Why have companies made the move away from solvents? One explanation is that aqueous detergents are more environmentally friendly, especially in the more neutral pH range. They are non-combustible, though this needs the obvious clarification that dumping combustible or flammable (a flash point below 100F) products into an aqueous solution can change this.

Another advantage is the wide variety of both machines and chemistries available. This allows you to tweak both to fit your process closely, driving efficiencies in the system. Machines are available with heat, agitation, low- and high-pressure sprays, and ultrasonics. Chemistries have rapidly evolved and are formulated to handle everything from light dirt to honing oil to UV-curable printing ink - and beyond. Add to this the ability to mix additives from rust preventatives to brighteners into chemistry. This mix-and-match capability can benefit your cleaning process dramatically and help you get exactly what you want out of it.

Once more, all this sounds great. So what are the downsides?

Many aqueous systems require a post-cleaning rinse, a rust preventative dip, or drying. This means secondary steps and potentially extra equipment.

Aqueous machinery also usually costs more up-front. This is due to the need to use stainless steel on wetted surfaces to prevent rusting of the equipment. The machines also frequently have add-ons like heaters, spray manifolds, and ultrasonic systems.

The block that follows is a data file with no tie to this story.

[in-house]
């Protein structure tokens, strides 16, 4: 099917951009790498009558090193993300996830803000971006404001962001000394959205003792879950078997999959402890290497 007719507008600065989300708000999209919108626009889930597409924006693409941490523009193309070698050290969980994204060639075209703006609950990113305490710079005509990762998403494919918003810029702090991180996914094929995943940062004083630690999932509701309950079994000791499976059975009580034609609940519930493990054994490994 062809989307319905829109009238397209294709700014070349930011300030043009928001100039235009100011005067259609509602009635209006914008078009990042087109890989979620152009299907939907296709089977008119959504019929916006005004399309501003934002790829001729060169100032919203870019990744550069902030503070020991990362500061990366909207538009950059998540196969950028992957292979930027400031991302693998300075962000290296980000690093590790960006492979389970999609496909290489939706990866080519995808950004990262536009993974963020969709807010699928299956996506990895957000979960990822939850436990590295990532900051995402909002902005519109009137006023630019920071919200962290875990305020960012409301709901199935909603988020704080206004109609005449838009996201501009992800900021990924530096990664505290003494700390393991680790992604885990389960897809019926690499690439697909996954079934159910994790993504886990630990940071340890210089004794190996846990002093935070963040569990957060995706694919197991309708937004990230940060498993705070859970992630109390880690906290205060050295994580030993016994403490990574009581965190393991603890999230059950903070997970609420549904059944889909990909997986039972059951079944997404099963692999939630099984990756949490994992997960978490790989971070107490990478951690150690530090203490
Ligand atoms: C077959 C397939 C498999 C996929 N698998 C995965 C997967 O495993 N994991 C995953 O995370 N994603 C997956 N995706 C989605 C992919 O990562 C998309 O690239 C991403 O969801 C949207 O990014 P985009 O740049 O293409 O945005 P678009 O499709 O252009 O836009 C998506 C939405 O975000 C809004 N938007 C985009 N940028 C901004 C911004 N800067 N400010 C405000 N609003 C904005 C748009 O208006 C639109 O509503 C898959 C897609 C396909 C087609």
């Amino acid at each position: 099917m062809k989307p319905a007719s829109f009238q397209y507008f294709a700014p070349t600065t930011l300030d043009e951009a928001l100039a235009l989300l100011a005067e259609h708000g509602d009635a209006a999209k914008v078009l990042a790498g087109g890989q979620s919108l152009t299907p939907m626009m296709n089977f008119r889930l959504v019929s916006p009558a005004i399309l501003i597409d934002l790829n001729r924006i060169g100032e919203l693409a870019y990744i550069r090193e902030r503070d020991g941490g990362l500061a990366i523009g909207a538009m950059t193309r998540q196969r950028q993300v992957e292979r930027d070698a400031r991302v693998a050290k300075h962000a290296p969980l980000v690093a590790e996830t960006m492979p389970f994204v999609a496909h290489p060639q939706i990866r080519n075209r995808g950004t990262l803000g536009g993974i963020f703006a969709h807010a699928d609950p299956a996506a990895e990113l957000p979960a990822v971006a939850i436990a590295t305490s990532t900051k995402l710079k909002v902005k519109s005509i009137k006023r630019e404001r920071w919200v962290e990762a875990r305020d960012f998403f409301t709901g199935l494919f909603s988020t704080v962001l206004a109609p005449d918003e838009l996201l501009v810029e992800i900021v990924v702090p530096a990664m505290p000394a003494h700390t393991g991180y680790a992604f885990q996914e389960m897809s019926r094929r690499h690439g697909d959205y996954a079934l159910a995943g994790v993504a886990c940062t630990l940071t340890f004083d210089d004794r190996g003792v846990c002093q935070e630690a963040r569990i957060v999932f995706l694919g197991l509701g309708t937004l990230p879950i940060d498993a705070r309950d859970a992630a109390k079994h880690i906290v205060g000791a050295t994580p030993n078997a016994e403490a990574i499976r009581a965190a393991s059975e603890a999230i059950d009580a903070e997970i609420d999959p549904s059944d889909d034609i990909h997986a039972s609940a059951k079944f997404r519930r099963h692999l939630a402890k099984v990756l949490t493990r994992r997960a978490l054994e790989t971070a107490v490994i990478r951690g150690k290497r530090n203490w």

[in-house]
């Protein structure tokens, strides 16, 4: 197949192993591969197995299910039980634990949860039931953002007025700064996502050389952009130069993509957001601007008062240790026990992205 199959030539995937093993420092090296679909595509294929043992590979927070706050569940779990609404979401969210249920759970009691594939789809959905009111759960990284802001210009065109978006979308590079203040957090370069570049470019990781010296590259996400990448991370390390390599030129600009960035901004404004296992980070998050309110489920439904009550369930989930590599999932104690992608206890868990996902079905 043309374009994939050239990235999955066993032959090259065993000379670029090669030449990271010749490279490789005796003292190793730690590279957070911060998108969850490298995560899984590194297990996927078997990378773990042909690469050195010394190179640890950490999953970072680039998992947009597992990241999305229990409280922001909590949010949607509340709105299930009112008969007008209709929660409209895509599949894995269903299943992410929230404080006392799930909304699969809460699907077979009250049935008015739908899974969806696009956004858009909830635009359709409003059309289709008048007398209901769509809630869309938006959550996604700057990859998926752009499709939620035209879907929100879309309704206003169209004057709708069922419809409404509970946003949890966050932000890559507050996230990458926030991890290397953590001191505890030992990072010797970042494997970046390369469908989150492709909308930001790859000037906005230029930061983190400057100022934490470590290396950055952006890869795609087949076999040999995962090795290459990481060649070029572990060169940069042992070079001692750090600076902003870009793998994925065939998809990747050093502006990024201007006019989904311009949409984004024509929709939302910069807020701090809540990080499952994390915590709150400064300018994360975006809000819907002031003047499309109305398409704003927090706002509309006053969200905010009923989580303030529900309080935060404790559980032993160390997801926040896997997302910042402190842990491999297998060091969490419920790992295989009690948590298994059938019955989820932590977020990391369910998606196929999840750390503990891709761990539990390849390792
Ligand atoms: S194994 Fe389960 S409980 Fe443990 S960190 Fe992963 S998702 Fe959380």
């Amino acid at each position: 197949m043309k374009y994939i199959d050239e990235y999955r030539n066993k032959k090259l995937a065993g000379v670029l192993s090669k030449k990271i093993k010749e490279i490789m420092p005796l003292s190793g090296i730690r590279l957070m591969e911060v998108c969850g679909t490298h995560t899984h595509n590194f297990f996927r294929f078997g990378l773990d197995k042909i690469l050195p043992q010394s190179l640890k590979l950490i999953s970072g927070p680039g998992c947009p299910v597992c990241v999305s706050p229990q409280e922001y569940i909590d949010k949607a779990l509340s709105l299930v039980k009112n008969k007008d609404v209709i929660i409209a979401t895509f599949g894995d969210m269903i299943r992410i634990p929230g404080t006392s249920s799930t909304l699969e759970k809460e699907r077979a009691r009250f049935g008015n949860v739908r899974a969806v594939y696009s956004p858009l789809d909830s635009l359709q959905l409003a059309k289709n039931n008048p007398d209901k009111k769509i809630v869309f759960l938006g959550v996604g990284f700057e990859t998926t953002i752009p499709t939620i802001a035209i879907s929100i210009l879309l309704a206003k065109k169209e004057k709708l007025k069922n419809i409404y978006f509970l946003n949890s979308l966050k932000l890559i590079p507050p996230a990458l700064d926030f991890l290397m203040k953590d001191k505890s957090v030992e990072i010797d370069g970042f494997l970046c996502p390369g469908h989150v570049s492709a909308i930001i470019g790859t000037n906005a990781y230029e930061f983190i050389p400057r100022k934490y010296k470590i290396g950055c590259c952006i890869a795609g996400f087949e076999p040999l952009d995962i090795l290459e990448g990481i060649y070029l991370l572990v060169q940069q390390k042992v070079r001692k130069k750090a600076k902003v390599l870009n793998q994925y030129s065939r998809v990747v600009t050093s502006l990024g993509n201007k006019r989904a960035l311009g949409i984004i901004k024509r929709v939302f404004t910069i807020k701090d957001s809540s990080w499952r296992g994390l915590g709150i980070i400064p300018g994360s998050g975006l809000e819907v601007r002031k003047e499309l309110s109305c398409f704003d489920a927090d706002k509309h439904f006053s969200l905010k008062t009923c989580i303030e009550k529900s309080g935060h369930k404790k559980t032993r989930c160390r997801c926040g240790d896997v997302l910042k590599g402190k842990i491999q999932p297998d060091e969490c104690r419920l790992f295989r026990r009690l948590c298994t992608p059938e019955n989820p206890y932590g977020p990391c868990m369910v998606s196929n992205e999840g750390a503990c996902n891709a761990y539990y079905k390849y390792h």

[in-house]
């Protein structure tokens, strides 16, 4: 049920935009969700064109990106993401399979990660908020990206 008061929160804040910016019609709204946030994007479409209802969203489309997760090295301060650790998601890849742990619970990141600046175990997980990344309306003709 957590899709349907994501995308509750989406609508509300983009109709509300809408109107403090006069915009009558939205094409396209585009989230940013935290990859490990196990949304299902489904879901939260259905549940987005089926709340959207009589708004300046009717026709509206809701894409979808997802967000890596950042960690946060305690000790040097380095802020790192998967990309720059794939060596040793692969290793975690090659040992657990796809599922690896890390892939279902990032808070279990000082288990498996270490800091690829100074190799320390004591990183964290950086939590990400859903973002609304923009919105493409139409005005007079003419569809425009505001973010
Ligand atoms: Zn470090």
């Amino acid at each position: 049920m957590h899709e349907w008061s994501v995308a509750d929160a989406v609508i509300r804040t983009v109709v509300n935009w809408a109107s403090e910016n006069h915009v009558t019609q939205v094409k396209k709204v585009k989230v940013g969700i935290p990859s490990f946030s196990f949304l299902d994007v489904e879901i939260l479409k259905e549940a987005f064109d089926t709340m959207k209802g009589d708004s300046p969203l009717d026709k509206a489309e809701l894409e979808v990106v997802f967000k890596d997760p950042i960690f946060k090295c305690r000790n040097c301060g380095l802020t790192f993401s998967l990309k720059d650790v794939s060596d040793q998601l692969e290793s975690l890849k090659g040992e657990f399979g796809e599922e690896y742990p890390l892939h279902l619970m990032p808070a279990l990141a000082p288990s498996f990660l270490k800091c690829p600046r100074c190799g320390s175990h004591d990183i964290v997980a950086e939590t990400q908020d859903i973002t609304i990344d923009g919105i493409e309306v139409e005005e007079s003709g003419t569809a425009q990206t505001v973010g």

Some chemistries rely on high pH to clean effectively. Non-ferrous metals can potentially be damaged or discolored by this, so it is important to test your choices out first before implementing. Most reputable manufacturers have the capability to offer this service. 

Aqueous machines still need service. This is usually less frequent than with solvent machines, but you need to budget for the cost. One thing that will help, though, is that many water-based chemistries are sold as concentrates, so you are paying less for shipping.

So which is best for me?

There is no one best solution for everyone. This is where a trusted advisor comes in handy. Call Graymills, and we can help you make the decision that will work best for you. And we can prove it out in our testing lab, showing you what the real-world outcome of your cleaning process could be.

Interested? Contact us at 888-472-9645 (773-477-4100 for international callers) or

About Tom Kucklick

Tom Kucklick from GraymillsTom is our “professional problem solver” at Graymills - the go-to person for any and all technical issues and application questions. He has extensive management, sales engineering, international sales and technical expertise in the fields of industrial capital equipment and OEM mass produced products. Tom also has significant hands-on experience in the sales, design, manufacture, installation, maintenance and operation of industrial manufacturing machinery, integrated manufacturing systems, and the manufacture of metal products. Contact Tom at